Financially, they were in a Catch-22 situation: consolidating their debts would have allowed them to pay a lower payment and improved their financial situation, but they couldn’t access the consolidation because of the amount of debt they had.
And then, things got even worse. A medical condition caused Joy to leave her job, and now the family only had one income, which was not sufficient to allow them to keep paying even the minimum payments. As they began to miss payments on some of their credit cards, they knew their credit score would soon hit new lows. It was becoming a desperate situation.
A Suggestion from a Friend
One of their friends became aware of their situation and suggested that they try to settle their credit card debts, paying off part of what they owed and seeking forgiveness for the rest. While the couple didn’t feel quite right about not paying off the money that they had charged on their credit cards, they decided to look into credit card forgiveness and see if it was an option for them.
First, Joy totaled up the amount of all their credit cards, which added up to about $52,000. She looked at the interest rate of each card and how long they had carried a balance. She was able to determine that about 70% of their credit card debt was just interest on the original purchases. This made Joy and Alec feel better about settling their credit card debt, because they could still pay off the original charges they had made.
Next, Alec asked their friend about the exact process of settling their credit card debt. He told them he had settled one larger credit card he had for about 30% of the total balance due, after he had missed a few months of payments on the card and the issuer sent it to a collection agency. It was easy, he said, and now he was debt free and looking to stay that way.
It turns out, it is usually only possible to settle a credit card debt that has gone to collections, usually after about six months of missed payments. Once the debt is sent to collections, there is only a small window of a few months to contact the collection agency and make your offer.
Alec’s friend warned him to get the settlement in writing before making any payments. Collection agencies are almost notorious for not honoring oral deals. Once you have it in writing, which is legally binding, his friend said, you can make the payment without worrying that the agency will come after you for more than you agreed to pay.
Making the Decision
Joy and Alec thought carefully about their options before making a decision about trying for credit card forgiveness.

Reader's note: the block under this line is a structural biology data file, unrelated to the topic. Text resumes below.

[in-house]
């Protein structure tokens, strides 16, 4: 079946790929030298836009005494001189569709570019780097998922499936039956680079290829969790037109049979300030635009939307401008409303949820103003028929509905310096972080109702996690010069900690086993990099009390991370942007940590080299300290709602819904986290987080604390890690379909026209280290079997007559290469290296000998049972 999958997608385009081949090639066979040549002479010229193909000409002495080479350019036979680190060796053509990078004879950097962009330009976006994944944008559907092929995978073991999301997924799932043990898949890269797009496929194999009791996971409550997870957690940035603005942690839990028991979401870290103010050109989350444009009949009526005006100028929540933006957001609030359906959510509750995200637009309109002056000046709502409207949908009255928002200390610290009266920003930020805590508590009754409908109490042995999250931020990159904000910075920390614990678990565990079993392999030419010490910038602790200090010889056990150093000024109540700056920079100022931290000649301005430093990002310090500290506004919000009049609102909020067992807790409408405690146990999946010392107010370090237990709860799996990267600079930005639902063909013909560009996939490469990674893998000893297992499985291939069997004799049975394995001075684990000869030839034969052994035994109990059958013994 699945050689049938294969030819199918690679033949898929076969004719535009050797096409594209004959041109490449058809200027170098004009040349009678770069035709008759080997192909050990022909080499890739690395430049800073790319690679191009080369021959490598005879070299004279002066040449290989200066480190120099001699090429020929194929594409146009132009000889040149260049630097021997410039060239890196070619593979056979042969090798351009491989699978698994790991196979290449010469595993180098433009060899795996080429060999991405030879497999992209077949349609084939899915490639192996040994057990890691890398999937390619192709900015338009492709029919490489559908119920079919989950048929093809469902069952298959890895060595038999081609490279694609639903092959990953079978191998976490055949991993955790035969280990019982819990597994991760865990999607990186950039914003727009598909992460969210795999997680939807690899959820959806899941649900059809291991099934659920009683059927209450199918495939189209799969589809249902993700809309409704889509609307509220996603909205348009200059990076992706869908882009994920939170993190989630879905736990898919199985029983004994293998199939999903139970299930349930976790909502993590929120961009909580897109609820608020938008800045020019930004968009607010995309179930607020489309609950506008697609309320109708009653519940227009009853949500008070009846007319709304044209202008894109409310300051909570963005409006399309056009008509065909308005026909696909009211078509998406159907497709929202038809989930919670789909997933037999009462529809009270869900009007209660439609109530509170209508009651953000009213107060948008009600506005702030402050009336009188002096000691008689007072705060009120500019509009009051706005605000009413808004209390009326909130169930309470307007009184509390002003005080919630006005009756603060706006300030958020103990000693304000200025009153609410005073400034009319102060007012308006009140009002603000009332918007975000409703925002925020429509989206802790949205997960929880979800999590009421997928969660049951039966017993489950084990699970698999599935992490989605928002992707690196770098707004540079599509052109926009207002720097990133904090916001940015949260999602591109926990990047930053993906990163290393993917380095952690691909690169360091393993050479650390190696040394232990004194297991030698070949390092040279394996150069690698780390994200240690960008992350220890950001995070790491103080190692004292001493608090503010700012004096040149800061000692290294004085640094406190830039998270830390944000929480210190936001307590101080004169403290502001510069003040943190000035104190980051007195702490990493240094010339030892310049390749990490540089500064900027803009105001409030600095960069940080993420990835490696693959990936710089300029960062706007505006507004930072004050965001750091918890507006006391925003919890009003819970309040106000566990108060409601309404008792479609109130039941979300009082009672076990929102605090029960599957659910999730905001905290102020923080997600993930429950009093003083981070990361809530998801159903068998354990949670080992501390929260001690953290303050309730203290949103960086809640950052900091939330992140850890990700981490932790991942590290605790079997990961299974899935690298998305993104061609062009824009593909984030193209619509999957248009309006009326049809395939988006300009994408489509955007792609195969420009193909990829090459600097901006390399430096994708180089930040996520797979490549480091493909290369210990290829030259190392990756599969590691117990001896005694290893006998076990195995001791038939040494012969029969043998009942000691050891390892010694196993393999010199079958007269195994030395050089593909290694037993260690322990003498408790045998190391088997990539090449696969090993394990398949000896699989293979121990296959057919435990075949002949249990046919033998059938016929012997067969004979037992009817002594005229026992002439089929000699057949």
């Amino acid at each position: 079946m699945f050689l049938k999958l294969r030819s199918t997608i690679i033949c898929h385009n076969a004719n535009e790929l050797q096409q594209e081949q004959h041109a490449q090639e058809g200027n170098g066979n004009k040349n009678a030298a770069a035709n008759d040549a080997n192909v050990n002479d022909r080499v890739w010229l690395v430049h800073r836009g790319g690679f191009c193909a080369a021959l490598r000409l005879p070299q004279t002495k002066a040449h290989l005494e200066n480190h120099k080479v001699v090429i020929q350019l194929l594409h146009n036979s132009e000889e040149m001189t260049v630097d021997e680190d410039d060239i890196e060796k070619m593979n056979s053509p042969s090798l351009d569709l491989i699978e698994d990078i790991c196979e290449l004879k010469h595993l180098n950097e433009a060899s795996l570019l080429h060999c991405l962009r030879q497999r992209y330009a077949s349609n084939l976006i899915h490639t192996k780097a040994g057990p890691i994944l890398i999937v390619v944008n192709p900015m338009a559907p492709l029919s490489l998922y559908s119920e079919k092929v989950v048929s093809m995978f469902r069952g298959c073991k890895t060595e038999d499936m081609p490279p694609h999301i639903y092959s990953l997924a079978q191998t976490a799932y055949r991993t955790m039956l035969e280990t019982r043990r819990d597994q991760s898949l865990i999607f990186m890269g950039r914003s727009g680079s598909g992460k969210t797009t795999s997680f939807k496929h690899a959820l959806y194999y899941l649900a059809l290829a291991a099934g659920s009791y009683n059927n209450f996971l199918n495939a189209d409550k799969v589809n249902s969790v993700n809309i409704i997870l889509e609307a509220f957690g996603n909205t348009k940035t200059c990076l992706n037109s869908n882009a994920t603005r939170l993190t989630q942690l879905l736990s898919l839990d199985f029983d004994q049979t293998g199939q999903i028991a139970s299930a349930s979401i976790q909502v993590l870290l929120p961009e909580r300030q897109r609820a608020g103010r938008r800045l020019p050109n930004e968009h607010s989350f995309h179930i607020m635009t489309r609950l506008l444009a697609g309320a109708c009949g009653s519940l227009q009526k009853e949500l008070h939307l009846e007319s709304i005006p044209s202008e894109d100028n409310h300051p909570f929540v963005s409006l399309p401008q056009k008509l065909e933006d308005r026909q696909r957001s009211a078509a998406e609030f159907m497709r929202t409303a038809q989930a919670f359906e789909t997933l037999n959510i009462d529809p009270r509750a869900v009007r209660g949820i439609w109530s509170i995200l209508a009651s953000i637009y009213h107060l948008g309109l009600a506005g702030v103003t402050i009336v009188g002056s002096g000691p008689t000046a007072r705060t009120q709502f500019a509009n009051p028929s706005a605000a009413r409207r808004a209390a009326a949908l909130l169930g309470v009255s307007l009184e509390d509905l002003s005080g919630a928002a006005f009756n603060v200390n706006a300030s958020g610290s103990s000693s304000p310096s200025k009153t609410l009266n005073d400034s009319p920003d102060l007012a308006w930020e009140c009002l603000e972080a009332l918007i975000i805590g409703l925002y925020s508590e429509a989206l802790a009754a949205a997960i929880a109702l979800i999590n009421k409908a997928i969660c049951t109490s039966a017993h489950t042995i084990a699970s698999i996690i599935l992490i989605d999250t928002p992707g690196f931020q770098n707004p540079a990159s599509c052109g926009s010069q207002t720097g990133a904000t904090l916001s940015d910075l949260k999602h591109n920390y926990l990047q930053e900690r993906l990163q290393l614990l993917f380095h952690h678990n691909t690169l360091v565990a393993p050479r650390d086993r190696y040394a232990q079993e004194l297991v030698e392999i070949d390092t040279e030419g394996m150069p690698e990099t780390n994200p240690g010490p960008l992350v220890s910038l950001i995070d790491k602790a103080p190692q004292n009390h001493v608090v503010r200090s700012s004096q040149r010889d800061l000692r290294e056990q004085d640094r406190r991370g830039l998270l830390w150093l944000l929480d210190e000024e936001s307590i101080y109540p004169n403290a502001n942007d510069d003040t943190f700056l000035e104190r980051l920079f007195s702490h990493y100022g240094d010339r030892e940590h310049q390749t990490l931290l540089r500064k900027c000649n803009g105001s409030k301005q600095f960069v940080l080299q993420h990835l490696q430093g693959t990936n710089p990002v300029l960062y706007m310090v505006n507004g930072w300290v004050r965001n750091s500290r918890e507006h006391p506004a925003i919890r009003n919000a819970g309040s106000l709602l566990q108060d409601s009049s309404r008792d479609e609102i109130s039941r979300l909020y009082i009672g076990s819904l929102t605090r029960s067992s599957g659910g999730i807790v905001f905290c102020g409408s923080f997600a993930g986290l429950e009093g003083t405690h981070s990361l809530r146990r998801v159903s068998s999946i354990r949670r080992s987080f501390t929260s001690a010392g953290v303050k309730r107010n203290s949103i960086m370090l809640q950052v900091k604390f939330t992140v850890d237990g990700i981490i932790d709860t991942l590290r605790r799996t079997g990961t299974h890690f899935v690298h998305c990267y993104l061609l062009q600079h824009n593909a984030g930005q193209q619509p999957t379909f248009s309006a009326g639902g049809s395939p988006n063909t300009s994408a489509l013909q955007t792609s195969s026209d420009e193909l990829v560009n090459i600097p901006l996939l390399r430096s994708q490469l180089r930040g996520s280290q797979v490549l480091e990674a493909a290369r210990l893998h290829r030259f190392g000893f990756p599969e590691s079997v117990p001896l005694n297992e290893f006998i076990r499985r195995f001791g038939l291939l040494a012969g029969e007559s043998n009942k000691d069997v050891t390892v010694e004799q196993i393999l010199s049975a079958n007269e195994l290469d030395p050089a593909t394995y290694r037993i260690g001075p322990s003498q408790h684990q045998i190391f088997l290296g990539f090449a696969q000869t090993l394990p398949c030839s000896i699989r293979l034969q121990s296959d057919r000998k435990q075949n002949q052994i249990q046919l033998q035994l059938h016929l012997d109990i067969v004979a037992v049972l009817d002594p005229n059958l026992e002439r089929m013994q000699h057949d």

They asked themselves the following questions:
- Will it matter if our credit score stays low for the next couple of years?
- Can we come up with a large enough amount of money to offer the credit card companies at least 30% of what we owe, within the next four to six months?
- Do we have a plan to avoid future credit card purchases?
In their case, they both had newer cars and owned a home together in a place where they planned to stay for at least the next 5-10 years. They decided that it was worth a further hit to their credit in order to make forgiveness work.
They let all of their larger credit cards go unpaid for the next several months, putting the money aside to make their offers once the cards went into collections. Joy also got a part time job that she could do with her ongoing medical condition, and they saved this money toward their planned settlements as well.
It was unnerving to see the overdue notices pile up and become more threatening each month, pleading with them to call and make payment arrangements, but they saw this as their chance to get on a more solid financial footing and stayed the course.
Joy took the lead in calling each collections company, offering to give them a lump sum payment of 30% of what was owed, not including late charges and fees. All but one of the companies agreed to Joy’s terms, and soon sent information in writing that confirmed the arrangements.
Joy also asked the companies to agree to report the accounts as “paid in full,” since she and Alec were paying the full amount that had been agreed-upon. This is commonly done in credit card settlements, if people ask for it, but if they don’t, a settlement could further damage their credit.
A New Life
Soon, Joy and Alec were free of collection calls and ever-increasing debts, having worked out a monthly repayment arrangement with the one company that refused to work with them on a settlement.
But the process was not without its share of surprises. When the January after their settlements came, they received several 1099 forms and found out that they were required to pay federal income taxes on the part of the credit card balances that were forgiven, even though they didn’t actually receive any of that money as income.
While they were not in a high tax bracket, the taxes amounted to more than $2,000, and they had to delay a planned vacation in order to pay them. Even so, they managed to pay less than half of the original amount owed on most of their credit cards, saving them tens of thousands of dollars.
It was also disappointing to discover that the credit card company didn’t actually get any of the money from the settlement, since the collections agency had paid them a small amount to take over the collection of the debt. Still, they were glad to be rid of the debt and have managed to stay debt free by saving as much money as their incomes allow in an emergency fund and several other accounts that help them pay for the types of ongoing expenses for which they once used credit cards.
Certainly, credit card forgiveness will not work for everyone’s situation, but for Joy and Alec, it has allowed them to get back on a better financial footing so they can move forward without the debt hanging over their heads.